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Understanding Nehru, the visionary 

Nehru’s socialism was evolutionary, inclusive, and not based on class

He was attracted to Marxism but found it irrelevant to programmes for progress

February 12, 2022 04:15 pm | Updated February 13, 2022 05:55 pm IST

Nehru, Gamal Abdel Nasser, President of Egypt, and Josip Broz Tito, President of Yugoslavia, were the forerunners of the Non-Aligned Movement in the 1950s.

Nehru, Gamal Abdel Nasser, President of Egypt, and Josip Broz Tito, President of Yugoslavia, were the forerunners of the Non-Aligned Movement in the 1950s.

It is a curious paradox that Nehru was a socialist who consolidated capitalism. But capitalists do not thank him for it; the left consider him inadequate; and the right have equated his socialism with the ‘Licence-Permit Raj’.

His socialism was evolutionary, not revolutionary, and it was inclusive, not based on class. It was democratic and comfortable with heterogeneity, egalitarian without levelling, committed to welfare and affirmative action, co-operative to contain destructive competition, oriented to rational planning to overcome anarchic individualism, stressed the need for the government to lead through an advanced public sector, valued local democracy and local management of utilities, and mobilised local initiative in every way. Globally, he viewed it as a movement rather than as a military bloc. In all these respects, if it was to prevail, it would be by democratic recognition rather than by bureaucratic imposition. Above all, he saw it as providing a direction, a momentum, and a value system rather than a final goal.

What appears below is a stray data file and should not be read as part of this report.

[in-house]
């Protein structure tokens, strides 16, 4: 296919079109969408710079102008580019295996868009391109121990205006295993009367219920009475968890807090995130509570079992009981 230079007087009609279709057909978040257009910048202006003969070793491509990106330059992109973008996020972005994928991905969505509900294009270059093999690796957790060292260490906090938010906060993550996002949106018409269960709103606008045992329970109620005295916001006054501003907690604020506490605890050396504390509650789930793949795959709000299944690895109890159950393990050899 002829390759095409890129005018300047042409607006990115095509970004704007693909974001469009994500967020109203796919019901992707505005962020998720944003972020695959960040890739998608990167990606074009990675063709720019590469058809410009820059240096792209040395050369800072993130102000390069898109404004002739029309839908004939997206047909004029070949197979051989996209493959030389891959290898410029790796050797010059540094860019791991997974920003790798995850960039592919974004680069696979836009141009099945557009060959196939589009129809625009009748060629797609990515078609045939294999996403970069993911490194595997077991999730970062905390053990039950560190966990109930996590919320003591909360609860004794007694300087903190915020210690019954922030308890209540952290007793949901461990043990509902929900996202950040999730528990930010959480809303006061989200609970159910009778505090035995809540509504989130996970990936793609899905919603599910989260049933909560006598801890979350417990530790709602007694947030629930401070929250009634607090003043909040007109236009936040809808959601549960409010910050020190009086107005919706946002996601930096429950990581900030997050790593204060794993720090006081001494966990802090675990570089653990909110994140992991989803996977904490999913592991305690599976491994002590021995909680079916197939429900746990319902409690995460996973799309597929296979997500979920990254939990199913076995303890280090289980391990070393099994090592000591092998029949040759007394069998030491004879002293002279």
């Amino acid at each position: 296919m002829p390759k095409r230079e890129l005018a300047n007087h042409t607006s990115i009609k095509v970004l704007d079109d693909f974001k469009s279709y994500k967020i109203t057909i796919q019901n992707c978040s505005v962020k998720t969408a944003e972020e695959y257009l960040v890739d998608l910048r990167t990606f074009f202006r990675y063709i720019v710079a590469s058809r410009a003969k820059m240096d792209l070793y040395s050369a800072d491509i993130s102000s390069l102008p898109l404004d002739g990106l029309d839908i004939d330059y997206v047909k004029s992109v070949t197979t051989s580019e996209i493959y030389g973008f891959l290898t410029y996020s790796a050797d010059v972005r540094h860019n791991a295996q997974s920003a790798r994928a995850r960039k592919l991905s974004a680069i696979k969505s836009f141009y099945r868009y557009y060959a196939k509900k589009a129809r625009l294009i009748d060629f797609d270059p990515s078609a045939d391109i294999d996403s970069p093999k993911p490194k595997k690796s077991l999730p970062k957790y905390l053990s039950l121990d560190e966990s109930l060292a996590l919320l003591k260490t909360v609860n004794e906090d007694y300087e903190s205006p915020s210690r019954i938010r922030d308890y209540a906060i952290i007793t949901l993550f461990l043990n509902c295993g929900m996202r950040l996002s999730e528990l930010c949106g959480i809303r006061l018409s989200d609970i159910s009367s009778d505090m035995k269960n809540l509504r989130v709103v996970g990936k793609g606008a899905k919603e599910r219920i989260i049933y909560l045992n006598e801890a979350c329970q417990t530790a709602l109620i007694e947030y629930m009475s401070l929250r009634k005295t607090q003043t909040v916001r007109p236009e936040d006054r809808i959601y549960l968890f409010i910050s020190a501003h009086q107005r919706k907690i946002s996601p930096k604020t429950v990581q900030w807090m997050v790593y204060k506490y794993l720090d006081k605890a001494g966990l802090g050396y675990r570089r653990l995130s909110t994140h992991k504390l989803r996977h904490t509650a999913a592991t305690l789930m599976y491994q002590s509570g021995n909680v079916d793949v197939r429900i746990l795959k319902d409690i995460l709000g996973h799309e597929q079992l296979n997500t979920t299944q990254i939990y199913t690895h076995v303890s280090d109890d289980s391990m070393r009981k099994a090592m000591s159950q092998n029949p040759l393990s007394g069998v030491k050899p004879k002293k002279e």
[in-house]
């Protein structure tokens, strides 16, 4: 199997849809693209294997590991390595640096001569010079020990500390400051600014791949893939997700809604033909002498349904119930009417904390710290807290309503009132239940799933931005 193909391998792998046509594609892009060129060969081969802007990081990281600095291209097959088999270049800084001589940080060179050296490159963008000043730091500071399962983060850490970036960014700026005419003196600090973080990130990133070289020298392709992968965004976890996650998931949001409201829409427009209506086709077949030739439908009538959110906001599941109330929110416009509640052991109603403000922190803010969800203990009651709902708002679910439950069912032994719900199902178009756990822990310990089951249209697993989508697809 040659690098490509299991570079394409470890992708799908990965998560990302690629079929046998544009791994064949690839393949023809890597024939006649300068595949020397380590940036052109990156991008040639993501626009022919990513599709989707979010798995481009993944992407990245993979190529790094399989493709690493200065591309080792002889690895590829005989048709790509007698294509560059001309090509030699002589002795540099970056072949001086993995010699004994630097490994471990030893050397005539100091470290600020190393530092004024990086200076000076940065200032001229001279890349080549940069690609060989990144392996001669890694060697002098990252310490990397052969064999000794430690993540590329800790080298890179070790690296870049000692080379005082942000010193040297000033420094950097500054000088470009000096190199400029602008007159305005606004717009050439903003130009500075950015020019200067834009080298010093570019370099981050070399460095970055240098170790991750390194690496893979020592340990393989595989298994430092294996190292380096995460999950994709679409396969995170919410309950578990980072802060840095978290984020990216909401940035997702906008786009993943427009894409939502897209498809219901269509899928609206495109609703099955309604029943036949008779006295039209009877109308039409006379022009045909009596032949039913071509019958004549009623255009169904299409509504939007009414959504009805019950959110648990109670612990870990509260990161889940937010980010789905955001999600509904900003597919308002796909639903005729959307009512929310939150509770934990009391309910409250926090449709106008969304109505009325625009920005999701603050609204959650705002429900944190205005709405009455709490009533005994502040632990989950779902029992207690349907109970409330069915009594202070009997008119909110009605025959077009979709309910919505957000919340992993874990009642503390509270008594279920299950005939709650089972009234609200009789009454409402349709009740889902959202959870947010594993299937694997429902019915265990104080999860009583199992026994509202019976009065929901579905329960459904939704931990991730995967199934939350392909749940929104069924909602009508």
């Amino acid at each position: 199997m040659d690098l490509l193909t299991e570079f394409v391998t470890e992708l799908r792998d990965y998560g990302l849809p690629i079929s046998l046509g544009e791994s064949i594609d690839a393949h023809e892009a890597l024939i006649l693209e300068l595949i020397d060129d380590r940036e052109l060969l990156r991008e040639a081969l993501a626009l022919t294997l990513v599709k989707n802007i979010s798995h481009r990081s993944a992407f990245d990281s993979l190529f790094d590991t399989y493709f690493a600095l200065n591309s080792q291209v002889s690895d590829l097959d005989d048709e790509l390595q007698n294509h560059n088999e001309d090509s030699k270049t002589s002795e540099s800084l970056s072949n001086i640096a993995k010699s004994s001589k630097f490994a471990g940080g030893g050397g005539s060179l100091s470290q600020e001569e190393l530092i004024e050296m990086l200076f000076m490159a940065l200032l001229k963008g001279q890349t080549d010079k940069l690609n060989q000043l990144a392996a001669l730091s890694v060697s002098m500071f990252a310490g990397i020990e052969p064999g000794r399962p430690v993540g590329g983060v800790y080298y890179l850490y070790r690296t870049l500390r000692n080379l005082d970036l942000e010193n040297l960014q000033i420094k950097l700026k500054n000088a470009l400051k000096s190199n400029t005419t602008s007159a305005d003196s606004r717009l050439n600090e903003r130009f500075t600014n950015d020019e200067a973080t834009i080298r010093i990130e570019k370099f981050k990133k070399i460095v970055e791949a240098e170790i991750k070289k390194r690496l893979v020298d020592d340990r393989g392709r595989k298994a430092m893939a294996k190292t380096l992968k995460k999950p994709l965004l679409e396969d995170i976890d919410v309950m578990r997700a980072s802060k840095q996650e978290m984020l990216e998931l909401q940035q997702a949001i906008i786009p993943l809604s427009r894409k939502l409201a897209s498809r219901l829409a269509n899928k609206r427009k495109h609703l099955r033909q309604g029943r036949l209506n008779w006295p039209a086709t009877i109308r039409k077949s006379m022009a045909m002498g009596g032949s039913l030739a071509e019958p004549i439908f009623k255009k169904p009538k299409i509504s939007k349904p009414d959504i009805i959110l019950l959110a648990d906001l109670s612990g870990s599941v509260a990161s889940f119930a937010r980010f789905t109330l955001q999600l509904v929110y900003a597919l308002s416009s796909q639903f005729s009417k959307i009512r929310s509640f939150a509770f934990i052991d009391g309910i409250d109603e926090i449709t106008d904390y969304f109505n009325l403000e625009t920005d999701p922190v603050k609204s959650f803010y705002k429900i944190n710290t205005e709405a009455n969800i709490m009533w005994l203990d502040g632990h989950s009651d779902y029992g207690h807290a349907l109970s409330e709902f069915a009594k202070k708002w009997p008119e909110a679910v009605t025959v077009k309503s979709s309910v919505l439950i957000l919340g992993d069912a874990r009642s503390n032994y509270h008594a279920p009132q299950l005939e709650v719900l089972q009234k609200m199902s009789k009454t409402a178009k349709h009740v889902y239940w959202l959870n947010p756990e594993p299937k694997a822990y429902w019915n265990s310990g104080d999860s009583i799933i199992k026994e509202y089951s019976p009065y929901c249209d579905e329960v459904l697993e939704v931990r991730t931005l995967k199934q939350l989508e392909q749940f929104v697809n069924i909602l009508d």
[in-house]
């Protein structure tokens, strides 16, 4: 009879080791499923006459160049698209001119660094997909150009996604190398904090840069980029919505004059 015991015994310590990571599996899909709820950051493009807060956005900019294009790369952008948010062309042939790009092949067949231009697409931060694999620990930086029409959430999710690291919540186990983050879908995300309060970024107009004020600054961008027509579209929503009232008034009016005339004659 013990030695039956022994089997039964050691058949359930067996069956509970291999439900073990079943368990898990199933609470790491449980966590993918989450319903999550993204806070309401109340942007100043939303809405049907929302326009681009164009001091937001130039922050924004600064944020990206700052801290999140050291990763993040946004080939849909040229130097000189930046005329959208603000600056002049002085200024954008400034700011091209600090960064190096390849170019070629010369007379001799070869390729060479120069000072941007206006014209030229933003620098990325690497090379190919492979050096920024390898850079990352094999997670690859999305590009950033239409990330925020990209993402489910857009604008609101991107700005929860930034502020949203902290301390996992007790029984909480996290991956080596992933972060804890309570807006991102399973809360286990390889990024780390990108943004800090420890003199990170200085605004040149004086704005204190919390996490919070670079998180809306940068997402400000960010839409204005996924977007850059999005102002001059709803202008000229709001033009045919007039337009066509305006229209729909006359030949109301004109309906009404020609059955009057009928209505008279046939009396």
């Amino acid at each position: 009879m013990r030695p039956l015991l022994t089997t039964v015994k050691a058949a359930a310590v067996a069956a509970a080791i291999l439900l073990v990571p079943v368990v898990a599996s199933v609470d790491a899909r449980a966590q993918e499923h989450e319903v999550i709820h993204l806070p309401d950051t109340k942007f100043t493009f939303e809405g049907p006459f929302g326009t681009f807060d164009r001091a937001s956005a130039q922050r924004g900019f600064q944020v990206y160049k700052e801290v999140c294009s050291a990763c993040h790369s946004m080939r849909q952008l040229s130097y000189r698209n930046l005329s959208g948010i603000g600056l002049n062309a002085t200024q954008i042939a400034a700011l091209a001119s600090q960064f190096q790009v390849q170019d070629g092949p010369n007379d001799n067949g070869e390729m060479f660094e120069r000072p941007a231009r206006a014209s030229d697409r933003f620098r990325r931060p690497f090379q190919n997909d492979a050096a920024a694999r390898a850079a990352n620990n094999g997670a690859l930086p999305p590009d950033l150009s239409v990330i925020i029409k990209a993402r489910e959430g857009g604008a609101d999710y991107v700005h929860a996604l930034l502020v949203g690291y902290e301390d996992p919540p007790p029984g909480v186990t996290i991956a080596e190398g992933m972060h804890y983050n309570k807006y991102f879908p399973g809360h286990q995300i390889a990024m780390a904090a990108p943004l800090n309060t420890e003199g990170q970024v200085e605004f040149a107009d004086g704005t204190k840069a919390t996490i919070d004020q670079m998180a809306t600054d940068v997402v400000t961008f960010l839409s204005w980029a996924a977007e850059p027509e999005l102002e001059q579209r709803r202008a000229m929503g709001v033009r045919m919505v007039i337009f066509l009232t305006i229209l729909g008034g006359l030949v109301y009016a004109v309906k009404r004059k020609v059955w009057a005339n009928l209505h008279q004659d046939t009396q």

He was attracted to Marxism as a means to historical explanation, but he found it irrelevant to programmes for progress and even for socialism. It is doubtful whether Marxism contributed significantly to his interpretation of history, even if he obliged by peppering his Glimpses of World History with accounts of class struggles. What he understood by class reads more like social hierarchy; and he did not employ the concept of the mode of production — that magnificent obsession of so many Marxists.

United against imperialism